How about many additional training programs and actually taking care of our veterans?

    The total cost would be just $351.18001 bn over 8 years, and 100% of it would be paid for with the known savings that would be yielded by my defense reforms ($482.152 bn). The procurement costs mentioned above (all stated in 2010 dollars), if spread over 8 years, would amount to only $43.89750125 bn per year (plus an additional $2.4 bn dollar annual cost of maintaining additional 20 USAF wings, including 12 fighterplane wings, 1 CSARH wing and 7 Super Hercules wings), whereas the savings would amount to $60.269 bn per year. That means I could invest sufficient funds in 14 different procurement programs and replace many obsolete weapons at no additional cost to American taxpayers. I wouldn’t even need an above-inflation-rate budget hike from the DOD.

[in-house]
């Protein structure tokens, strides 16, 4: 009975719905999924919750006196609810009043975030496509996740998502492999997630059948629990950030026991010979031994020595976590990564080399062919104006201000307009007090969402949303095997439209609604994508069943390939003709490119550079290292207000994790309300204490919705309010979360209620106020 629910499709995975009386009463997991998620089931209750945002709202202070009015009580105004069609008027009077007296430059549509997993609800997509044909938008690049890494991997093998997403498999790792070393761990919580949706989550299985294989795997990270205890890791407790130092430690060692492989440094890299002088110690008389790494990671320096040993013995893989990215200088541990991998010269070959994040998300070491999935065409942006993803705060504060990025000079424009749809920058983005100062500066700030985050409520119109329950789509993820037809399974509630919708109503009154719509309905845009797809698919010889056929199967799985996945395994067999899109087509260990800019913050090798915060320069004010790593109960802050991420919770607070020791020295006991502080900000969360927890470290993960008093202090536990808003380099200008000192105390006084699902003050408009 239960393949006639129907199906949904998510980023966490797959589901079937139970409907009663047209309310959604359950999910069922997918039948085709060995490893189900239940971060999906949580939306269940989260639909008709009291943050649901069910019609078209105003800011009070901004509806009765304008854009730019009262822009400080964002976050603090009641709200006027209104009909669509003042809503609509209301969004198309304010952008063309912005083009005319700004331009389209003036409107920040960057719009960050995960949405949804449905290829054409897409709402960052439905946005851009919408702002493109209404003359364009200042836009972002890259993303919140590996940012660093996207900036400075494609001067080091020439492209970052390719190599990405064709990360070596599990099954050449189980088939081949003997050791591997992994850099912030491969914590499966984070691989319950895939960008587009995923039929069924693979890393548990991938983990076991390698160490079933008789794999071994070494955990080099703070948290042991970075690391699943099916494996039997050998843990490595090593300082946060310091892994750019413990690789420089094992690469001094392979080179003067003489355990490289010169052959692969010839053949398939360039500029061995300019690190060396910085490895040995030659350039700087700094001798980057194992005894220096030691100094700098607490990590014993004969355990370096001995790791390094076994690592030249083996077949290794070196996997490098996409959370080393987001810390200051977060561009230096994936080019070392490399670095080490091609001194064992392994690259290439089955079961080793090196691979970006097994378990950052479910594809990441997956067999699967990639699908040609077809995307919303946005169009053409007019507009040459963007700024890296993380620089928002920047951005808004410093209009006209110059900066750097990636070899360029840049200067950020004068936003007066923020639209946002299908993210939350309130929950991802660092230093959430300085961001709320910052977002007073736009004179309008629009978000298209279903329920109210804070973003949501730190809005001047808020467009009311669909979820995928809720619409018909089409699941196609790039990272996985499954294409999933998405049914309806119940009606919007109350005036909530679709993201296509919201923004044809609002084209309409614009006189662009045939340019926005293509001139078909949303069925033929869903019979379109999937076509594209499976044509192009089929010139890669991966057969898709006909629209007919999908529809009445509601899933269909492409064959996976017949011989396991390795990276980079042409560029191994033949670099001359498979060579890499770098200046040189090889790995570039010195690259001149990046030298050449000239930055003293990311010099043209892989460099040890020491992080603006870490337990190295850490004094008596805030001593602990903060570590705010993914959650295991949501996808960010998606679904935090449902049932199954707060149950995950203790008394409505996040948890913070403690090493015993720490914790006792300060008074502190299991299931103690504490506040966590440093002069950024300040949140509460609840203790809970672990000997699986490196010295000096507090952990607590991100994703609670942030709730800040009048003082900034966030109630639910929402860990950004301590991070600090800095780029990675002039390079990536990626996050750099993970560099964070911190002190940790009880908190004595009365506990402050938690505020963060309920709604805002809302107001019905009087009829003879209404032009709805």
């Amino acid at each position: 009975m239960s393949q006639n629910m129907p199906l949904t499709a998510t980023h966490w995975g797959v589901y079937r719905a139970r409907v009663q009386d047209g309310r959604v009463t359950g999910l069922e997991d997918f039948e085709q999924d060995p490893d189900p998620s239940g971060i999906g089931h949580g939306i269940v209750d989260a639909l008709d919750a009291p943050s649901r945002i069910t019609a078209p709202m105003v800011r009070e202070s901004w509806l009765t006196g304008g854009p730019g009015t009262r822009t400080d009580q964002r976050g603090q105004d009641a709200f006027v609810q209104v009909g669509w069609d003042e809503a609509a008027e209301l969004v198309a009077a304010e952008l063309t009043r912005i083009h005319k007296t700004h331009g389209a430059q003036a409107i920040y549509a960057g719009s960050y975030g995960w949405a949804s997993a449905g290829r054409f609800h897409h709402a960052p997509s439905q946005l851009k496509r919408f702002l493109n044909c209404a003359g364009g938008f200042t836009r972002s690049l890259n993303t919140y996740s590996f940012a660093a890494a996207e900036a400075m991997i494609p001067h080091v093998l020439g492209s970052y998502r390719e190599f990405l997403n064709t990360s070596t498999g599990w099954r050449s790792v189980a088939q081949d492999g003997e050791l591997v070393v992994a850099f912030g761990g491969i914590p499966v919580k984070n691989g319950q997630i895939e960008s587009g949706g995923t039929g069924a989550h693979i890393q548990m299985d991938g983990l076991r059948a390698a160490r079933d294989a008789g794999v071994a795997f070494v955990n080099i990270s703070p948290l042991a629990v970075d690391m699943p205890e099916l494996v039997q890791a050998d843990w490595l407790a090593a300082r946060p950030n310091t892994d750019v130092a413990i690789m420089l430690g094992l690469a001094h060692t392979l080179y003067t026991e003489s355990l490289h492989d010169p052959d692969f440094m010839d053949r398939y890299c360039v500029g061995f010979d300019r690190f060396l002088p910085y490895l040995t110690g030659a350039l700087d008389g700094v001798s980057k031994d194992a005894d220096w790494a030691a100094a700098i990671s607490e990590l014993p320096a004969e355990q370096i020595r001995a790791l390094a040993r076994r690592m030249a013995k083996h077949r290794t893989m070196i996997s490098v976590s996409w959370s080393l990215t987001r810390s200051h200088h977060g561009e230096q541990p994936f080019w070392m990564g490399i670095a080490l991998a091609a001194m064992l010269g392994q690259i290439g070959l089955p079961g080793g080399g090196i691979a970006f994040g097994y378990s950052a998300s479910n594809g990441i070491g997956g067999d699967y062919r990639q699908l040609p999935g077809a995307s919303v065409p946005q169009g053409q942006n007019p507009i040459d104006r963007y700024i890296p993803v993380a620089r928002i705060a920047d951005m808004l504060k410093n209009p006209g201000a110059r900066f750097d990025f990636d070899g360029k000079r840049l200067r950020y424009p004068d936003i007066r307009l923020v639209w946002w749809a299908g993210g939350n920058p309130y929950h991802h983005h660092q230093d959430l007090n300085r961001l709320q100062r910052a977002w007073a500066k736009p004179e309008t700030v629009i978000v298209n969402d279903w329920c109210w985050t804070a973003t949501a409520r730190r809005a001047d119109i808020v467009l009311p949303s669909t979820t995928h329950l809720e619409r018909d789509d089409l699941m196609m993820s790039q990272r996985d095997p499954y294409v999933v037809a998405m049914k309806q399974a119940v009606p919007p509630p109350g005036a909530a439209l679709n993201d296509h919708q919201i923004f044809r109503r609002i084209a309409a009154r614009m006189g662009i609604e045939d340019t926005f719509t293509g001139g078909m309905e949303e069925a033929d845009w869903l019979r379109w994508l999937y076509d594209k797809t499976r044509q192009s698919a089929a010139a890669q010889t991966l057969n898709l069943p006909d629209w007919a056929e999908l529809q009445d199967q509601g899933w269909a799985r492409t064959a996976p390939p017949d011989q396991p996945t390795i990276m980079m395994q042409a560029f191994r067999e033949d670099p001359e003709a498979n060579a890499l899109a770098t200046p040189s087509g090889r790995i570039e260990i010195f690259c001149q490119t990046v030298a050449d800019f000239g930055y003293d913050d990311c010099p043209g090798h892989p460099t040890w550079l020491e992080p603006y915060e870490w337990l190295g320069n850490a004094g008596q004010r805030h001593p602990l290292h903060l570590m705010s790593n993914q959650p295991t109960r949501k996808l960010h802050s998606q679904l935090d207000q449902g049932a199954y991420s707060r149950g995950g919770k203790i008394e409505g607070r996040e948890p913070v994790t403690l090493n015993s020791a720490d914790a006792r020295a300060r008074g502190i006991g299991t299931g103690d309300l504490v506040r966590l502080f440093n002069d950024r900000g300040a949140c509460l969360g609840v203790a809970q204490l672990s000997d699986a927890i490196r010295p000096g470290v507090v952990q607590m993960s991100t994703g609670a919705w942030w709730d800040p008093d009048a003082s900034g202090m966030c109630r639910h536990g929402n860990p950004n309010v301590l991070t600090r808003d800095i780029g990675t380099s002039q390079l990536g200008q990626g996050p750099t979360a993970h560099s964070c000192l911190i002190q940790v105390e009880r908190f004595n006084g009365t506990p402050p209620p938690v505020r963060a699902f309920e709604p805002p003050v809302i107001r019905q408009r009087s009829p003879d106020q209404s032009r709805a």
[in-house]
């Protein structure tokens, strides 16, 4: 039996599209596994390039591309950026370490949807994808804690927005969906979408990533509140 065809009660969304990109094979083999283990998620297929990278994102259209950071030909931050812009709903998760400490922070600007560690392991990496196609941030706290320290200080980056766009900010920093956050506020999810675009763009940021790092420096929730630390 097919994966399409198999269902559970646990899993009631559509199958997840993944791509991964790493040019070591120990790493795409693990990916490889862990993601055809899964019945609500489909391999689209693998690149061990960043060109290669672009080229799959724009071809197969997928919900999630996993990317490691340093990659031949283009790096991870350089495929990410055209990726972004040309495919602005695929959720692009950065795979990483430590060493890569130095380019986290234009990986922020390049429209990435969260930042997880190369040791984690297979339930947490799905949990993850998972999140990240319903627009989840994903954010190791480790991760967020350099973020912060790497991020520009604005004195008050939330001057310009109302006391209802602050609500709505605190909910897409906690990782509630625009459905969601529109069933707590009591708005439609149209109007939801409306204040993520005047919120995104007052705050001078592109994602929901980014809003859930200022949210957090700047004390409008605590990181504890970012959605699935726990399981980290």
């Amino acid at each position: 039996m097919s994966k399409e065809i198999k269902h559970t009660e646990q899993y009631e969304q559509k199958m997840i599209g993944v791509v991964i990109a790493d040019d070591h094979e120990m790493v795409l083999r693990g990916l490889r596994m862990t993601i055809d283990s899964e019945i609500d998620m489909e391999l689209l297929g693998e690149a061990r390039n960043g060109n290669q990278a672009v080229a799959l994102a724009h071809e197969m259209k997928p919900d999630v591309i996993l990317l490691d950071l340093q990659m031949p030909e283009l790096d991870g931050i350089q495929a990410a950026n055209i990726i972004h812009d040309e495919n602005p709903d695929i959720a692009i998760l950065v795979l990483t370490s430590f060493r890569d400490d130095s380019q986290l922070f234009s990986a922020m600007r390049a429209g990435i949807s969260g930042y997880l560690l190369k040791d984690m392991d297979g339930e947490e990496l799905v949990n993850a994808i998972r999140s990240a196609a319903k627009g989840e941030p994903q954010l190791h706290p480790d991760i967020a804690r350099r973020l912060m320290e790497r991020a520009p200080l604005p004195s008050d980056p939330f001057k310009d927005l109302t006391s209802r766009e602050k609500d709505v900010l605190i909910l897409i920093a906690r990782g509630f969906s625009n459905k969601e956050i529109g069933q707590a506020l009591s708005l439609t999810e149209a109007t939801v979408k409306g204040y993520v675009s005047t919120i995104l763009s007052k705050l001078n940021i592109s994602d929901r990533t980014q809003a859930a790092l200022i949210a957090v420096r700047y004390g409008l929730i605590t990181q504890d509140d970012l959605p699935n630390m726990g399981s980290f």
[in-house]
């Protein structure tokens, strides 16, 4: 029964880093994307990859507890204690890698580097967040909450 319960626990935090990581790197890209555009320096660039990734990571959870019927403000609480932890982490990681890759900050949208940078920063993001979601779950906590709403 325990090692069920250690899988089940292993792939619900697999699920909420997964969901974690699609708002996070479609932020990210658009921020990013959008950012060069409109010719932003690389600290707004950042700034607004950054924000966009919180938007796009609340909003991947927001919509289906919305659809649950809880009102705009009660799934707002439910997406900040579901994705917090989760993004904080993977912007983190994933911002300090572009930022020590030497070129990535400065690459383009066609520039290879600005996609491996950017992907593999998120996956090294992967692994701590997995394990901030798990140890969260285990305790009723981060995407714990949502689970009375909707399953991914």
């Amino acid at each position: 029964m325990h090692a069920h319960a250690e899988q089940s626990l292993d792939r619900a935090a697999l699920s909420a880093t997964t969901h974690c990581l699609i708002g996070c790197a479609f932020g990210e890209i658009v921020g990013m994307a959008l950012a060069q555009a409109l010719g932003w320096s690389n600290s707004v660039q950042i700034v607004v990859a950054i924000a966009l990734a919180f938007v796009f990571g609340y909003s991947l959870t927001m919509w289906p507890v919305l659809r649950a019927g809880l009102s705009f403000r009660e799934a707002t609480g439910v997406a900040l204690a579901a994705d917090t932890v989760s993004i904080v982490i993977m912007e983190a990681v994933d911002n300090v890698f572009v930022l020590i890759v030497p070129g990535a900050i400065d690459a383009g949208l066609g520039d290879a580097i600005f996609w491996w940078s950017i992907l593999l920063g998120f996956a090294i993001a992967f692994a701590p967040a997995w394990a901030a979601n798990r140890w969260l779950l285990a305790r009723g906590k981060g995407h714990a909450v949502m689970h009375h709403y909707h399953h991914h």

There are technical and operational reasons why some of your suggestions won’t work very well or won’t work at all. Beyond that, could you explain your math for your estimate of operational costs?

    1. This was many years ago. Today I would spend the money differently. For starters, I’d terminate the useless F-35 program.

Leave a Reply

Fill in your details below or click an icon to log in:

WordPress.com Logo

You are commenting using your WordPress.com account. Log Out / Change )

Twitter picture

You are commenting using your Twitter account. Log Out / Change )

Facebook photo

You are commenting using your Facebook account. Log Out / Change )

Google+ photo

You are commenting using your Google+ account. Log Out / Change )

Connecting to %s